Greene County and several municipalities within the county recently received pretty hefty checks from Harrisburg representing their share of the impact fees generated by Act 13, the new Pennsylvania law governing oil and gas drilling.
Greene County’s check totaled $3.1 million and Cumberland Township, which has the distinction of getting the largest amount of all municipalities in the state, received a little more than $1 million.
The disbursements were the first issued under Act 13 and are for fees collected in the current year.
An additional disbursement is expected in June, and if drilling activity continues at a similar pace, the county and local municipalities were told they can expect a similar windfall then.
The program is new and the law includes restrictions on uses of the money that local elected officials have had to consider in preparing spending plans.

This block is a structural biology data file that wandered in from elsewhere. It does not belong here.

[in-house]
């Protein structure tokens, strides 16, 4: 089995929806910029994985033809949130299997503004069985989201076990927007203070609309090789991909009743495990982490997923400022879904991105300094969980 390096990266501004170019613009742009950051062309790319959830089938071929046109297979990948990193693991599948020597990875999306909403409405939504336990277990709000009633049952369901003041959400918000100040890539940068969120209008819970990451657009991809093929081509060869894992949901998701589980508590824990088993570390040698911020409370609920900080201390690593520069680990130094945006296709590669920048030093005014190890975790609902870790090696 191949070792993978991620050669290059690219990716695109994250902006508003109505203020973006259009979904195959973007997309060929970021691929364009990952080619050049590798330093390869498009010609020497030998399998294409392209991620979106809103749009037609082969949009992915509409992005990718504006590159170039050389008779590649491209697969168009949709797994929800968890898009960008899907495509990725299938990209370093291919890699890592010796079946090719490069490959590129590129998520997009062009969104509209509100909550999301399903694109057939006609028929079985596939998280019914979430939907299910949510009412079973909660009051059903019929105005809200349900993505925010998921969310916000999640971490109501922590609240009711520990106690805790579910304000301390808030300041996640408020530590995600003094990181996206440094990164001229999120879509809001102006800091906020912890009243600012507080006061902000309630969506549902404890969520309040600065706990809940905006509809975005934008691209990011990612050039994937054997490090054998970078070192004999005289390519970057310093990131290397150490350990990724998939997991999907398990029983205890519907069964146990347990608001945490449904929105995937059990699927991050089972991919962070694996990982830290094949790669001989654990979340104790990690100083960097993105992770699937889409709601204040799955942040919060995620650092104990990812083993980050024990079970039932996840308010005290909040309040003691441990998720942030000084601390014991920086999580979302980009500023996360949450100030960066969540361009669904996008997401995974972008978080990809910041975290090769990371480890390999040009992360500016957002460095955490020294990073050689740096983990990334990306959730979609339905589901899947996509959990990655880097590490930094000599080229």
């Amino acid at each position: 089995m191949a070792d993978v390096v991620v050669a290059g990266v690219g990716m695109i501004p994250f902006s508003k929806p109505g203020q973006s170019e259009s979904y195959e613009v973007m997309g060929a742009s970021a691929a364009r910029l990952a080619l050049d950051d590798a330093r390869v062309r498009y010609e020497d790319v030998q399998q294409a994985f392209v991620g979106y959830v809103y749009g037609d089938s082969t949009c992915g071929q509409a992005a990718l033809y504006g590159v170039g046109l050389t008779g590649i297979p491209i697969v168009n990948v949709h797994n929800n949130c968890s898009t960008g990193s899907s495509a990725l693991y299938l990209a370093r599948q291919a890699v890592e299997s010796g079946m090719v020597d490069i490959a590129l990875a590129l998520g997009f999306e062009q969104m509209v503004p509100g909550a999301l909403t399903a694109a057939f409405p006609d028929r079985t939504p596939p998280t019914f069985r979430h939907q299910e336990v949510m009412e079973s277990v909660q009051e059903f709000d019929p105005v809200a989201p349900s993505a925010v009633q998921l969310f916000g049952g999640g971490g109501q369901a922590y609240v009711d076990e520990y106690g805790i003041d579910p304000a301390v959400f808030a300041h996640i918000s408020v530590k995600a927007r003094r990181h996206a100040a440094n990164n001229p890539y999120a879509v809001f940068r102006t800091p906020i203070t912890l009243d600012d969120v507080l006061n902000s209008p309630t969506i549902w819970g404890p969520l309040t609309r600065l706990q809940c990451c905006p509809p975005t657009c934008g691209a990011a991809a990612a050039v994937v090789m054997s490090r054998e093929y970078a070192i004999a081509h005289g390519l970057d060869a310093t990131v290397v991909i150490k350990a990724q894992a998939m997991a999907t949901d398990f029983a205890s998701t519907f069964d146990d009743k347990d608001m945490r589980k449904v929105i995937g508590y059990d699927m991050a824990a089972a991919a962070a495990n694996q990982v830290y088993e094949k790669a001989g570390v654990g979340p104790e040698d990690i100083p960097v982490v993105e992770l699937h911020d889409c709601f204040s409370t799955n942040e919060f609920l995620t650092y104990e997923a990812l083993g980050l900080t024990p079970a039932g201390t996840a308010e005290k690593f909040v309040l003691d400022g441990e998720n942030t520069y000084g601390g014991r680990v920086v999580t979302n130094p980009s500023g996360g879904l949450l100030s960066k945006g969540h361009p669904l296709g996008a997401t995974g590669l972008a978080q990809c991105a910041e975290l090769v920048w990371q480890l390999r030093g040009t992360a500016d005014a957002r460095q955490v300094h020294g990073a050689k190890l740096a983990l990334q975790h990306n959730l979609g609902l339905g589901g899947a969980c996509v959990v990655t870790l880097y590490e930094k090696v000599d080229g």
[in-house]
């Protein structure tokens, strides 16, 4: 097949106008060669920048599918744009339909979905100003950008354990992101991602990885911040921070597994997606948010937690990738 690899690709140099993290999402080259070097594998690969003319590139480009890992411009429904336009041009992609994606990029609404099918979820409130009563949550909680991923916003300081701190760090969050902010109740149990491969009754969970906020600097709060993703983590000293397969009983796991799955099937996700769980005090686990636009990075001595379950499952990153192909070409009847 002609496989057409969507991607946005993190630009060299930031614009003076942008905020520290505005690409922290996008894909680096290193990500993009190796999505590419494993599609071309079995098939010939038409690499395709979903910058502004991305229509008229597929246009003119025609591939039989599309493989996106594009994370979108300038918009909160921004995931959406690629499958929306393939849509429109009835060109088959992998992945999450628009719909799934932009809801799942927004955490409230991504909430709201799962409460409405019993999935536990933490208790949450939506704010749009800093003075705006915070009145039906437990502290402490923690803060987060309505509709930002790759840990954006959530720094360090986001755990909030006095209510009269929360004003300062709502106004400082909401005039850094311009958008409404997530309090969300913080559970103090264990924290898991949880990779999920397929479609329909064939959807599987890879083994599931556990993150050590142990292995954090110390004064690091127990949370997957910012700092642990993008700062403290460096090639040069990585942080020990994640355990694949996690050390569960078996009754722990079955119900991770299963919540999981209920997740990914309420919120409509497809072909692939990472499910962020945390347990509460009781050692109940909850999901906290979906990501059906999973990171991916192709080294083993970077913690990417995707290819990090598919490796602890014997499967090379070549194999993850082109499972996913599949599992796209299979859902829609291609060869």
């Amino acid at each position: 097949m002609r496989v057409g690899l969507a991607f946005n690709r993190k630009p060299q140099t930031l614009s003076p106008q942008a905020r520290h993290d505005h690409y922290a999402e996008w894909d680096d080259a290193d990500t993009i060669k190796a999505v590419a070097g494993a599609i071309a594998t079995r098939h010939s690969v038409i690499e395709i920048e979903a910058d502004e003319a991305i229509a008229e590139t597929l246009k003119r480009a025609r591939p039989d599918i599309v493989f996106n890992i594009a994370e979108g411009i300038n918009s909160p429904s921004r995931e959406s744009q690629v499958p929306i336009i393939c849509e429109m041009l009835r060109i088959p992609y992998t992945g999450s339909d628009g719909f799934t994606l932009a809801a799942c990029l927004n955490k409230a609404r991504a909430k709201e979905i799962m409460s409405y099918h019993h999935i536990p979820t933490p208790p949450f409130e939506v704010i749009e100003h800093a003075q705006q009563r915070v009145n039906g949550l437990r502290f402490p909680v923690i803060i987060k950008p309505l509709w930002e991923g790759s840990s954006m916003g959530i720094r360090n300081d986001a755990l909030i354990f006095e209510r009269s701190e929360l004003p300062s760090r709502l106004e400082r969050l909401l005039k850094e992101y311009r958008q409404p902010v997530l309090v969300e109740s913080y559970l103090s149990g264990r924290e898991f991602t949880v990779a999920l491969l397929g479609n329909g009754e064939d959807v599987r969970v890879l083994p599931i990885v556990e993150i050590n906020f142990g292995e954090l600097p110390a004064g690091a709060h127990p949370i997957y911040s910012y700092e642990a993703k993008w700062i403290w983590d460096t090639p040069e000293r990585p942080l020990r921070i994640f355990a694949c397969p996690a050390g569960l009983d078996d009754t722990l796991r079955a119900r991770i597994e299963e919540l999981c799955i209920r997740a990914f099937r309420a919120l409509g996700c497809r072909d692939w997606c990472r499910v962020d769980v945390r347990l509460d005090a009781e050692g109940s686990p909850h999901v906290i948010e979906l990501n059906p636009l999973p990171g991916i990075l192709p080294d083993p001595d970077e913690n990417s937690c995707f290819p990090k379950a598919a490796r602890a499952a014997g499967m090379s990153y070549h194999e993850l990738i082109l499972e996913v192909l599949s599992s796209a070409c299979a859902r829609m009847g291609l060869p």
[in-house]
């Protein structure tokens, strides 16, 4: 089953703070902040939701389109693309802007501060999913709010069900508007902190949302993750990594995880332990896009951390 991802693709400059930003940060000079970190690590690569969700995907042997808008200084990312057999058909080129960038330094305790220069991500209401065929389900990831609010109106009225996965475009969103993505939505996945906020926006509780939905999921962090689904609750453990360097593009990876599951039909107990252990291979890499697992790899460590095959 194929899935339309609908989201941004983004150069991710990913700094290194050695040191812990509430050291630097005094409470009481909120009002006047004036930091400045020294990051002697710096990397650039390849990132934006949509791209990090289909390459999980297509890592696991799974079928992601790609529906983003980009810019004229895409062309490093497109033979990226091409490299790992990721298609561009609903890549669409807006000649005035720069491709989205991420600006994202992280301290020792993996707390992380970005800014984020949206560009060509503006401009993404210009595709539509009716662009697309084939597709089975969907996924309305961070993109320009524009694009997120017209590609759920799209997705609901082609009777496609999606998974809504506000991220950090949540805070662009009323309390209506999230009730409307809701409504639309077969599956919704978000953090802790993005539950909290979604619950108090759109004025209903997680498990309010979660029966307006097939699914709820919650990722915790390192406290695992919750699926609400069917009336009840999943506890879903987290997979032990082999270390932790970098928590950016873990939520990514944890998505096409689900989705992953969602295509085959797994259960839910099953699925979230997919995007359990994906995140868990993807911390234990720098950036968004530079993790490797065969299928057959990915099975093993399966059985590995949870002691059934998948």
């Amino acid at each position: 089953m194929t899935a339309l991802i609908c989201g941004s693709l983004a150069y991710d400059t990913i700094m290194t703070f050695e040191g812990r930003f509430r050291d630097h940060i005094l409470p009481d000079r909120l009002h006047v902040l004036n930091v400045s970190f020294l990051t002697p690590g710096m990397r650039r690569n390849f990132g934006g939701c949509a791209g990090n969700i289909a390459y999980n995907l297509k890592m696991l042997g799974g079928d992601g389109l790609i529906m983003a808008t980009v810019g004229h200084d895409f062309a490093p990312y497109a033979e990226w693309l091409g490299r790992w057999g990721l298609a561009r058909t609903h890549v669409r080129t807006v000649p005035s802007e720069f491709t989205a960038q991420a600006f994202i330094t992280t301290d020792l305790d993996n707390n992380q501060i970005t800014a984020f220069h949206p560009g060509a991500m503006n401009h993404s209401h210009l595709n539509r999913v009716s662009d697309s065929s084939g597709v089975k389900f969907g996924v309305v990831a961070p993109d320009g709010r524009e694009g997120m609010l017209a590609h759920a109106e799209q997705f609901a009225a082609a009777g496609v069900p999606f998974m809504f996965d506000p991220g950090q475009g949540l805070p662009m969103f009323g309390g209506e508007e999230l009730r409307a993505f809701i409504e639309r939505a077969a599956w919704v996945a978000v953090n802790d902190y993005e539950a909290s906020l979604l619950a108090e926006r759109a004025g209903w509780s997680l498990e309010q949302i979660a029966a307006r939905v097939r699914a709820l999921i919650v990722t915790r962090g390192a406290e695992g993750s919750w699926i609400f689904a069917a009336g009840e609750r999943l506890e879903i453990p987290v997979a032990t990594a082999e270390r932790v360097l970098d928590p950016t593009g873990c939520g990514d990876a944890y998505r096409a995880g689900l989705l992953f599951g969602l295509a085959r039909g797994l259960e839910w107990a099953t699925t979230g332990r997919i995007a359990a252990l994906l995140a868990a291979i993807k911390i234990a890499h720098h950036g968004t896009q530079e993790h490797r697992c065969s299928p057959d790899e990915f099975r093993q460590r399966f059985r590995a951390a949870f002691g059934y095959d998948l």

The county commissioners earlier announced a list of projects that will be funded with the initial disbursement of money. At a meeting two weeks ago, Cumberland Township supervisors also laid out their plans for use of the funds.
We have no issue with how the county or township plans to spend the money and feel sure it is being used well. But we do wish to note that neither the county nor the township ever asked the public for input on how it will be used. The public should have a say in how it will be spent.
A woman did attend the Cumberland Township meeting with a suggestion on how the money could be used and was told the supervisors would consider the request.
A formal public input process, with hearings and testimony, is not necessary. Just a simple announcement that anyone with ideas should submit them would suffice.